Finding a neutral point, electric fields. Simple algebra.

  • Thread starter SuperCup
  • Start date
  • #1
3
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This is a question that I'm doing as part of revision for my January mocks. Being bad a algebra in general, I'm stuck. The answer is a worked example and I still don't understand it, so I'm feeling very silly.

Homework Statement


Charges of +4C and +8C are placed 1.00m apart. At what distance from the +4C charge is the electric field strength zero?

Homework Equations


[tex]
E = \frac{Q}{4\pi\epsilon r^2}

[/tex]


The Attempt at a Solution


I picture it like this:

<-----x-----><----------- 1-x ----------->
+4C -------- E=0 ----------------------- +8C

<----------------- 1m ----------------->

So, E due to 4C = E due to 8C
[tex]
\frac{+4}{4\pi\epsilon . x^2} = \frac{+8}{4\pi\epsilon . (x-1)^2}
[/tex]

Simplifying:
[tex]
\frac{4}{x^2} = \frac{8}{(x-1)^2}
[/tex]

Square rooting & cross multiplying:
[tex]
\frac{\sqrt4}{x} = \frac{\sqrt8}{(x-1)}
[/tex]

[tex]
2(x-1) = \sqrt8(x)
[/tex]


It is at this point the textbook worked example says:
Which simplifies to
[tex]
x = \frac{2}{(\sqrt8 + 2)}
[/tex]
This is my problem, I don't know how on earth it simplified to that. As the textbook hasn't explained the steps I feel silly as it's something probably really easy.

So I tried this:
[tex]
2x- 2 = \sqrt8(x)
[/tex]
And I can't get any further...

I'd really appreciate a simple explanation, thankyou. :)
 

Answers and Replies

  • #2
671
2
Your mistake lies in the square root you took!
Notice that [tex]1-x[/tex] is positive by definition, while [tex]x-1[/tex] is negative! You took a square root, and got a negative quantity, that's a red flag right there. :)
Either solve with [tex]1-x[/tex] in the denominator[/tex] instead of [tex]x-1[/tex] or just don't take the square root and solve the quadratic.
 
  • #3
3
0
Your mistake lies in the square root you took!
Notice that [tex]1-x[/tex] is positive by definition, while [tex]x-1[/tex] is negative! You took a square root, and got a negative quantity, that's a red flag right there. :)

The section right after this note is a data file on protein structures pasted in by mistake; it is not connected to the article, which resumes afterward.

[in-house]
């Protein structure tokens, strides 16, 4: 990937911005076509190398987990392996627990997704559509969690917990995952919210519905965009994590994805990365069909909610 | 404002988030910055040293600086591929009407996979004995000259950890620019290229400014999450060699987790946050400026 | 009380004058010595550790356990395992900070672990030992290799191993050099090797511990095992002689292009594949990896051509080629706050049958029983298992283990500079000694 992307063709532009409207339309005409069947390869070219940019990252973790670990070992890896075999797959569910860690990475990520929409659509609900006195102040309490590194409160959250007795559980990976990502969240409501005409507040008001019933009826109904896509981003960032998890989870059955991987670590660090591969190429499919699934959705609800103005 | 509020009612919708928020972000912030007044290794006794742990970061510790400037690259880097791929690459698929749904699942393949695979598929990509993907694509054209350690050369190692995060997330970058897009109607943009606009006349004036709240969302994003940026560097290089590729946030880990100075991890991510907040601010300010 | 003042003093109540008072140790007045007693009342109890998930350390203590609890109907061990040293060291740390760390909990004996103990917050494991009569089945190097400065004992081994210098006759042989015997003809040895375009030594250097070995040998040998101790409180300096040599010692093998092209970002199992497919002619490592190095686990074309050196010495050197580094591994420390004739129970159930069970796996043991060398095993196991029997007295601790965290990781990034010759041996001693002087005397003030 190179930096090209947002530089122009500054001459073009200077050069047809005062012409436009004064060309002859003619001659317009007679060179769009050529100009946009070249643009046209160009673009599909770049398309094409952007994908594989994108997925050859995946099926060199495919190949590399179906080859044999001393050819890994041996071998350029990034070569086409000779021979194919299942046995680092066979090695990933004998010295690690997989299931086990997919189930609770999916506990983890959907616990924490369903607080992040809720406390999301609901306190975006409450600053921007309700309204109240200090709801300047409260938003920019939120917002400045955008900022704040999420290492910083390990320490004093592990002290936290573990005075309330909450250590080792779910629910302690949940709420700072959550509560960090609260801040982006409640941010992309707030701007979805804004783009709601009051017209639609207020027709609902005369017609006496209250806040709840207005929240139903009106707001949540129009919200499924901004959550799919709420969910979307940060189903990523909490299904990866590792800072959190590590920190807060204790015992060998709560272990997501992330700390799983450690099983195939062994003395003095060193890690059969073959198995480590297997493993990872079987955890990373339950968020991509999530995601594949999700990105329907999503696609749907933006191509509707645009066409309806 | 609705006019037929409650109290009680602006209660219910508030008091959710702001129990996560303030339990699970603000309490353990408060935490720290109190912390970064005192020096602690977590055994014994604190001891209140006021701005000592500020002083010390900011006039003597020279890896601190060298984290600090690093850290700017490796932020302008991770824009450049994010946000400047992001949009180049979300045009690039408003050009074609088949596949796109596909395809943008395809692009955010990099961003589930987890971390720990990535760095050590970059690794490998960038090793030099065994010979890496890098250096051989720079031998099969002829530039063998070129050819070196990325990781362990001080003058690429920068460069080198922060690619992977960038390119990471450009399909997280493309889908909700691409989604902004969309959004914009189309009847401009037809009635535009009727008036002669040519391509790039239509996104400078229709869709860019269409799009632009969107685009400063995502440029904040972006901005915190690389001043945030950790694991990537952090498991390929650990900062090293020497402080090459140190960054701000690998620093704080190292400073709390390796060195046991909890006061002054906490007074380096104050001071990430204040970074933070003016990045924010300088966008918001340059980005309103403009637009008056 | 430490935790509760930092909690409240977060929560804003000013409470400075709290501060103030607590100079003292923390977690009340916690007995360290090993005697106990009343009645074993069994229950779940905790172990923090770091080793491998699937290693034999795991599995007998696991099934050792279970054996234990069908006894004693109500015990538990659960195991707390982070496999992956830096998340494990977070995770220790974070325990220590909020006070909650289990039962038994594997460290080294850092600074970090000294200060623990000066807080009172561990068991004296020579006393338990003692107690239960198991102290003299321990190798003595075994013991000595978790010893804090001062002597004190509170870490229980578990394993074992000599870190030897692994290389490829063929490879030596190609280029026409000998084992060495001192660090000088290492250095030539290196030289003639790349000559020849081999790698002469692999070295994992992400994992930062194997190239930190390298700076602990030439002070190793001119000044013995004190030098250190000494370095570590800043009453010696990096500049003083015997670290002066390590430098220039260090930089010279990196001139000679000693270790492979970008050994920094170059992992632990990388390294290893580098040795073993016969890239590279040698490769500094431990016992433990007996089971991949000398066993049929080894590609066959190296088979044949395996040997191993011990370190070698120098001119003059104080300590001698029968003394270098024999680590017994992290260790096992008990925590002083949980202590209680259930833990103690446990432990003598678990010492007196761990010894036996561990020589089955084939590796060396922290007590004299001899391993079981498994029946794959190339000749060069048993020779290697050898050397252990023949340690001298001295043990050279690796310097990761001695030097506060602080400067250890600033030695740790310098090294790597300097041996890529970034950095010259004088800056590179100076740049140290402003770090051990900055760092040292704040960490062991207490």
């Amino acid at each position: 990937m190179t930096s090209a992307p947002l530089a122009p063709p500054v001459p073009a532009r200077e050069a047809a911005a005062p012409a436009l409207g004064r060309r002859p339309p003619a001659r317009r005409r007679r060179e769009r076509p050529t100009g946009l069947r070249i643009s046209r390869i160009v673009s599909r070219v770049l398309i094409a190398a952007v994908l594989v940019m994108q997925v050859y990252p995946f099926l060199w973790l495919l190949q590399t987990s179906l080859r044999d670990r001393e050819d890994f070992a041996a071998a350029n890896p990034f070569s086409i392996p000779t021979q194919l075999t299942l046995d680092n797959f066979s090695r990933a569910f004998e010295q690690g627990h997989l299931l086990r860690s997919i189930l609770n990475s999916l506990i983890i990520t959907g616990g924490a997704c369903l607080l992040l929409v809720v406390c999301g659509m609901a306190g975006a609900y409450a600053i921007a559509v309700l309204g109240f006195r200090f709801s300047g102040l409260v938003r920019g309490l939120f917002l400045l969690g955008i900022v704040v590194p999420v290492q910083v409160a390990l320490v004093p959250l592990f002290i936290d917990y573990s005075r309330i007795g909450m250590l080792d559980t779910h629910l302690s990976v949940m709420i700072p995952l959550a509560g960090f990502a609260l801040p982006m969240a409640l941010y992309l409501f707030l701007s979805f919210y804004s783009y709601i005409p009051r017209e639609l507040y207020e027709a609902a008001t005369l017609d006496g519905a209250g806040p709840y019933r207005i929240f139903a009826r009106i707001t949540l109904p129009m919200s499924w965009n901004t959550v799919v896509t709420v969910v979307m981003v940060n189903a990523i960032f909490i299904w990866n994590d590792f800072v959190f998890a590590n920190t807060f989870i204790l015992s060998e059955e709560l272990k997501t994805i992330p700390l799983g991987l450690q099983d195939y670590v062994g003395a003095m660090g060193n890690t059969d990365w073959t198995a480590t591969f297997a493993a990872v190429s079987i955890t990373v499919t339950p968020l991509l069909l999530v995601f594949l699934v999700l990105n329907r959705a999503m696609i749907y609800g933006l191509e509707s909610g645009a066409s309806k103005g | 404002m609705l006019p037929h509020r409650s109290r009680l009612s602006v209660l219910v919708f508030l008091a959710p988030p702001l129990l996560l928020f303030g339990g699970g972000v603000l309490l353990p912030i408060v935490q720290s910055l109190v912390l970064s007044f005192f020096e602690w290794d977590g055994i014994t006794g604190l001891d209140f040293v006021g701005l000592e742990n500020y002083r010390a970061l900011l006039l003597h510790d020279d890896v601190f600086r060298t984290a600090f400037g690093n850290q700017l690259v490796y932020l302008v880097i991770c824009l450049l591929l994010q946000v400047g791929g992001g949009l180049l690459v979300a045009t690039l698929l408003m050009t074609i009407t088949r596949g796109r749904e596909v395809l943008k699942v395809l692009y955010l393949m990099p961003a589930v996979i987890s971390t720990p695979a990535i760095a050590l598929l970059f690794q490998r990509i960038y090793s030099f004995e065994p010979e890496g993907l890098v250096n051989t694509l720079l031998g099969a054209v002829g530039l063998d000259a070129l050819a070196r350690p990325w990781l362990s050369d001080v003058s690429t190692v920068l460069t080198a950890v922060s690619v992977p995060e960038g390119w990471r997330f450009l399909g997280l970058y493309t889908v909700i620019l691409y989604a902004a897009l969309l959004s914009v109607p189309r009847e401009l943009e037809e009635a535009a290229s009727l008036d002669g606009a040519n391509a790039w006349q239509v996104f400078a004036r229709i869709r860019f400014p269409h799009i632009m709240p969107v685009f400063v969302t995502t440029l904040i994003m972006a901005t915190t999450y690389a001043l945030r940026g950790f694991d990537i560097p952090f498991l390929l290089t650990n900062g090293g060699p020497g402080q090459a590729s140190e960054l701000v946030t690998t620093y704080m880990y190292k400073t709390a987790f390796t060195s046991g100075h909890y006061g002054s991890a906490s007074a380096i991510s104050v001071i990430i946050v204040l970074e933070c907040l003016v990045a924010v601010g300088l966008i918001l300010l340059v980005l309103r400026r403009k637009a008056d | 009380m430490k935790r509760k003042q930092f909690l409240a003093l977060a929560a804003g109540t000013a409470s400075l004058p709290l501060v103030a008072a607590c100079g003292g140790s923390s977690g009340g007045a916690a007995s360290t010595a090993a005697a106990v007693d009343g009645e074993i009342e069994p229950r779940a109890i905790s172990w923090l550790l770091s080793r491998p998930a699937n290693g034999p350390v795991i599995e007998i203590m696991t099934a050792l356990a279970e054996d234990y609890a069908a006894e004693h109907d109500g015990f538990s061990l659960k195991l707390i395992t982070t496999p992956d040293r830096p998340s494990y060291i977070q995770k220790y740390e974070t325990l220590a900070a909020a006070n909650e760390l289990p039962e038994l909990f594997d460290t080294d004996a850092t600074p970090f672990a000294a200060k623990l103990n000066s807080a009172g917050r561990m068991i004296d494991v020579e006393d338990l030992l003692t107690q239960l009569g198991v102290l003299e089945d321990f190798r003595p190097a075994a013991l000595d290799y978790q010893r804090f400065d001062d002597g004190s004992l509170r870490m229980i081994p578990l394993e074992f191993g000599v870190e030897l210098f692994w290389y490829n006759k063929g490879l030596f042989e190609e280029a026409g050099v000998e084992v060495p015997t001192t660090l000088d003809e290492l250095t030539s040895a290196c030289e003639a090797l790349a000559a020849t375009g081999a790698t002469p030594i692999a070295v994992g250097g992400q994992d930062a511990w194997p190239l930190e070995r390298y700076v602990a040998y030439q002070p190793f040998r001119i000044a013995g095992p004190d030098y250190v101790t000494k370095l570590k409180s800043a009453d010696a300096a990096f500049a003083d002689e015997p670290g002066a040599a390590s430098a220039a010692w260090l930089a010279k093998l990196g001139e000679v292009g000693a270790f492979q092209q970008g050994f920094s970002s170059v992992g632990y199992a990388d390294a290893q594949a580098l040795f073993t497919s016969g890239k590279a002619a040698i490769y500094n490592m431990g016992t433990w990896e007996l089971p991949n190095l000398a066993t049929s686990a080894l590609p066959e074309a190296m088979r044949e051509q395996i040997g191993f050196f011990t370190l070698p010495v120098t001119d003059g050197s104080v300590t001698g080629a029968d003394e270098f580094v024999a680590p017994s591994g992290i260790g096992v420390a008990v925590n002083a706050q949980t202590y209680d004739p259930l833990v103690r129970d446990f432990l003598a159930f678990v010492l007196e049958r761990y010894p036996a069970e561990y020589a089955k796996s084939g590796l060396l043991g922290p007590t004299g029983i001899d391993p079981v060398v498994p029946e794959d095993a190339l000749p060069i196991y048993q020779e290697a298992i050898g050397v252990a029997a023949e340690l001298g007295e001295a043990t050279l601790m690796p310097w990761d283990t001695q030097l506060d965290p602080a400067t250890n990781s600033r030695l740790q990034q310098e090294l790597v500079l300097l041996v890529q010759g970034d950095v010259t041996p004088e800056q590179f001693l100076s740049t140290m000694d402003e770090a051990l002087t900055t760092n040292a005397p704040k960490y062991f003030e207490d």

Either solve with [tex]1-x[/tex] in the denominator[/tex] instead of [tex]x-1[/tex] or just don't take the square root and solve the quadratic.
Oops! My bad, I'll look out for that in future. Okay, so if I do it right, I get:
[tex]
2(1-x) = \sqrt8(x)
[/tex]

And then
[tex]
2 - 2x = \sqrt8(x)
[/tex]

... Uh, I still don't know how to go on from there to get [tex]x = \frac{2}{(\sqrt8 + 2)}[/tex], as the textbook says I should end up at.

The "solving the quadratic" bit seems to be my main problem. A giant chunk of GCSE Maths has escaped my memory haha. D: I feel rather daft as the Christmas holidays seem to have wiped my brain of how to do these!
 
  • #4
671
2
[tex]2 - 2x = \sqrt8(x)[/tex]

Isolating all the [tex]x[/tex] terms on the left, and all the numbers on the right:

[tex]\sqrt{8}x+2x=2[/tex]
[tex](\sqrt{8}+2)x=2[/tex]

Dividing both sides by [tex]\sqrt{8}+2[/tex] yields:

[tex]x=\frac{2}{\sqrt{8}+2}[/tex]

Just some basic algebra, grab a book and get to practicing if you're rusty. ;)
 
  • #5
3
0
[tex]2 - 2x = \sqrt8(x)[/tex]

Isolating all the [tex]x[/tex] terms on the left, and all the numbers on the right:

[tex]\sqrt{8}x+2x=2[/tex]
[tex](\sqrt{8}+2)x=2[/tex]

Dividing both sides by [tex]\sqrt{8}+2[/tex] yields:

[tex]x=\frac{2}{\sqrt{8}+2}[/tex]

Just some basic algebra, grab a book and get to practicing if you're rusty. ;)
I can't believe this didn't occur to me. I'm feeling pretty silly :f Thankyou so much!
 

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